Iceland cuts rate 9th time as economy seen shrinking

May 20, 2020

By CentralBankNews.info

Iceland’s central bank continued its aggressive pace of monetary easing by cutting its interest rates for the fourth time this year and the ninth time in the last 12 months as it slashed its growth forecast for this year, mainly because the number of tourists visits are expected to plunge 80 percent.
The Central Bank of Iceland’s (CBI) monetary policy committee cut its key interest rate, the 7-day deposit rate, by another 75 basis points to 1.0 percent and has now cut it 200 basis points this year following cuts in February and two cuts at emergency policy meetings in March.
Since May 2019 when the outlook for the North Atlantic island darkened, CBI has cut its key rate by 3.50 percentage points.
“The MPC  will continue to monitor economic developments and will use the tools at its disposal to support the domestic economy and ensure that the more accommodative monetary stance is transmitted normally to households and businesses,” CBI said.
CBI added it had stopped offering one-month deposits, saying this would make its key rate more effective and the policy signal clearer.
CBI’s rate on overnight loans now stands at 2.75 percent, the rate on 7-day collateralised loans at 1.75 percent, the 7-day deposit rate 1.0 percent and the rate on current accounts 0.75 percent.
In addition to the rate cuts, CBI has also joined the growing number of central banks that have been purchasing government bonds to keep interest rates low to ensure its easy policy is transmitted to households and businesses as governments boost spending by issuing bonds, draining liquidity and thus threatening to put upward pressure on interest rates.
Iceland’s economy has been hit by a series of adverse events in the last year prior to the outbreak of the COVID-19 pandemic.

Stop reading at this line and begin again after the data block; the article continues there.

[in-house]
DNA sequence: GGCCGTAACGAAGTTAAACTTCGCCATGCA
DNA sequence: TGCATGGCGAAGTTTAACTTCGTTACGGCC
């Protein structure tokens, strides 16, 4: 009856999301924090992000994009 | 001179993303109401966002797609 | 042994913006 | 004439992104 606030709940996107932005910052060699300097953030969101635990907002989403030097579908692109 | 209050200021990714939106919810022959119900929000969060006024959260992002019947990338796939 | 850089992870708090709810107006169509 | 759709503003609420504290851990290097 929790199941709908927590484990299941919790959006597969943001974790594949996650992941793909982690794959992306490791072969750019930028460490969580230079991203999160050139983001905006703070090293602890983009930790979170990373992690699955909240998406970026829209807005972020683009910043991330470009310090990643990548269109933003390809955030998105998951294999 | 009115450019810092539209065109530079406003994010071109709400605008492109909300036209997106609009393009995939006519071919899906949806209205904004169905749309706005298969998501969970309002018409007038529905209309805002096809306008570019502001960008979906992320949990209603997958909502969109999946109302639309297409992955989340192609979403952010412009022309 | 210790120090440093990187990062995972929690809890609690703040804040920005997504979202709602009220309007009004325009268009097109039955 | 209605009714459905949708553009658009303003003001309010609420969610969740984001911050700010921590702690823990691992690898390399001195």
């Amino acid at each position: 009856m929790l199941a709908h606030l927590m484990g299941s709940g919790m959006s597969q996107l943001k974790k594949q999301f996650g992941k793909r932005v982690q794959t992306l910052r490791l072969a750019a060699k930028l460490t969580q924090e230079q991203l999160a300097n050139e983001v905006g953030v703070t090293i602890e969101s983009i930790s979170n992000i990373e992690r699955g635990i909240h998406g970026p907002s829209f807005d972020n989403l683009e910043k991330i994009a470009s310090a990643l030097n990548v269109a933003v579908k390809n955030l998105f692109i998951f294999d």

The tourism industry was hit by the collapse of a budget airline, the grounding of Icelandair’s Boeing Max 737 aircraft and a high exchange rate. Exports were also hit from the failure of the capelin catch from rising ocean temperatures and and production difficulties in the aluminum industry.
In an update to its economic forecast, CBI now sees gross domestic product shrinking by 8.0 percent this year, a sharp revision to the January forecast of 0.8 percent growth, with exports seen plunging 31.6 percent after falling 5.0 percent in 2019.
“The outlook is for a steep rise in unemployment, which appears set to reach 12% in Q3 and measure just under 9% for the year as a whole,” CBI said. In 2019 the unemployment rate was 3.6 percent with GDP expanding 1.9 percent.
During the second half of this year economic activity is expected to gradually normalize but CBI cautioned that uncertainty remains unusually pronounced and economic developments will depend on the path of the pandemic and the unwinding of public health measures.
Next year Iceland’s economy is seen growing 4.8 percent as exports rise 23.6 percent. In 2022 the economy is seen growing another 2.8 percent.
Iceland’s inflation rate has been below CBI’s 2.5 percent target and rose slightly to 2.2 percent in April from 2.1 percent in March.
CBI expects inflation to rise marginally in coming months due to the fall in the krona but the slack in the economy will continue to weigh on prices. Consumer prices are seen rising 2.3 percent this year, down from 3.0 percent last year, and then 1.7 percent in 2021 and 1.6 percent in 2022.